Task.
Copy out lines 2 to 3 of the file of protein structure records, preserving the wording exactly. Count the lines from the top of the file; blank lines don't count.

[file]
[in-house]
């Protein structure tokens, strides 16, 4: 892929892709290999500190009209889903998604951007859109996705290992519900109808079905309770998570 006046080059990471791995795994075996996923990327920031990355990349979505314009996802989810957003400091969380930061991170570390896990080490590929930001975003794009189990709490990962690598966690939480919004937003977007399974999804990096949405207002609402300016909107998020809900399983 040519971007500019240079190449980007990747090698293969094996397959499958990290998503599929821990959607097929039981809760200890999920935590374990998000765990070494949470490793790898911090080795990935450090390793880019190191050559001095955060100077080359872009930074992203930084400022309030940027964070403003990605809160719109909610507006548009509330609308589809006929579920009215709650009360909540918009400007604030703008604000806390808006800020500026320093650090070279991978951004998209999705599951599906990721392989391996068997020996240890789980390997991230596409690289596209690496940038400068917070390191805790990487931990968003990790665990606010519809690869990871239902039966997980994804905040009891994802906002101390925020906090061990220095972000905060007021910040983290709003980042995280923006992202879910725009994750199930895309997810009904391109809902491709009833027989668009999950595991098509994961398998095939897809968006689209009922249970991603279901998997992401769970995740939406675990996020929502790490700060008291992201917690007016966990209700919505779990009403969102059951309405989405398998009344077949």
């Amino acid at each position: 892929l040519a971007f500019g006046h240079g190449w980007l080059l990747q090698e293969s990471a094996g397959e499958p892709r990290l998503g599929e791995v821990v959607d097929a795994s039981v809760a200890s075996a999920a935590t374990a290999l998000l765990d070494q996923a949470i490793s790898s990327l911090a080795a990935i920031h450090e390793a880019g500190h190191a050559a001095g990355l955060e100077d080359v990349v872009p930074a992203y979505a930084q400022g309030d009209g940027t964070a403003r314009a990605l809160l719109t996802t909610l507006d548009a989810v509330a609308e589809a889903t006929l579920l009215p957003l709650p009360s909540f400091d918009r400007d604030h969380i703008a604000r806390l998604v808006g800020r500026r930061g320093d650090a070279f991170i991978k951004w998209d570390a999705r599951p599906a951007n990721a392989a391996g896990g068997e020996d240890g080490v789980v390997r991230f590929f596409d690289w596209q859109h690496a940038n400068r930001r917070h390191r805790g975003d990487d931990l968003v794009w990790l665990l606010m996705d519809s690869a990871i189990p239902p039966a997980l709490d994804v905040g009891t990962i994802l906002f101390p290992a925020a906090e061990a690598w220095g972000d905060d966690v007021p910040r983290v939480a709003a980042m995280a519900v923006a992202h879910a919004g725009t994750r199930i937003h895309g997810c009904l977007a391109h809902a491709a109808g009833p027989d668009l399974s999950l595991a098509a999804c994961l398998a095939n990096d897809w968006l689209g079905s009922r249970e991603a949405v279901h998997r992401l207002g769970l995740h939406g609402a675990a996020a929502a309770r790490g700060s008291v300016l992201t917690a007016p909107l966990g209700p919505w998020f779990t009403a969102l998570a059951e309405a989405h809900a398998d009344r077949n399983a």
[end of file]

């Protein structure tokens, strides 16, 4: 892929892709290999500190009209889903998604951007859109996705290992519900109808079905309770998570 006046080059990471791995795994075996996923990327920031990355990349979505314009996802989810957003400091969380930061991170570390896990080490590929930001975003794009189990709490990962690598966690939480919004937003977007399974999804990096949405207002609402300016909107998020809900399983 040519971007500019240079190449980007990747090698293969094996397959499958990290998503599929821990959607097929039981809760200890999920935590374990998000765990070494949470490793790898911090080795990935450090390793880019190191050559001095955060100077080359872009930074992203930084400022309030940027964070403003990605809160719109909610507006548009509330609308589809006929579920009215709650009360909540918009400007604030703008604000806390808006800020500026320093650090070279991978951004998209999705599951599906990721392989391996068997020996240890789980390997991230596409690289596209690496940038400068917070390191805790990487931990968003990790665990606010519809690869990871239902039966997980994804905040009891994802906002101390925020906090061990220095972000905060007021910040983290709003980042995280923006992202879910725009994750199930895309997810009904391109809902491709009833027989668009999950595991098509994961398998095939897809968006689209009922249970991603279901998997992401769970995740939406675990996020929502790490700060008291992201917690007016966990209700919505779990009403969102059951309405989405398998009344077949």
């Amino acid at each position: 892929l040519a971007f500019g006046h240079g190449w980007l080059l990747q090698e293969s990471a094996g397959e499958p892709r990290l998503g599929e791995v821990v959607d097929a795994s039981v809760a200890s075996a999920a935590t374990a290999l998000l765990d070494q996923a949470i490793s790898s990327l911090a080795a990935i920031h450090e390793a880019g500190h190191a050559a001095g990355l955060e100077d080359v990349v872009p930074a992203y979505a930084q400022g309030d009209g940027t964070a403003r314009a990605l809160l719109t996802t909610l507006d548009a989810v509330a609308e589809a889903t006929l579920l009215p957003l709650p009360s909540f400091d918009r400007d604030h969380i703008a604000r806390l998604v808006g800020r500026r930061g320093d650090a070279f991170i991978k951004w998209d570390a999705r599951p599906a951007n990721a392989a391996g896990g068997e020996d240890g080490v789980v390997r991230f590929f596409d690289w596209q859109h690496a940038n400068r930001r917070h390191r805790g975003d990487d931990l968003v794009w990790l665990l606010m996705d519809s690869a990871i189990p239902p039966a997980l709490d994804v905040g009891t990962i994802l906002f101390p290992a925020a906090e061990a690598w220095g972000d905060d966690v007021p910040r983290v939480a709003a980042m995280a519900v923006a992202h879910a919004g725009t994750r199930i937003h895309g997810c009904l977007a391109h809902a491709a109808g009833p027989d668009l399974s999950l595991a098509a999804c994961l398998a095939n990096d897809w968006l689209g079905s009922r249970e991603a949405v279901h998997r992401l207002g769970l995740h939406g609402a675990a996020a929502a309770r790490g700060s008291v300016l992201t917690a007016p909107l966990g209700p919505w998020f779990t009403a969102l998570a059951e309405a989405h809900a398998d009344r077949n399983a």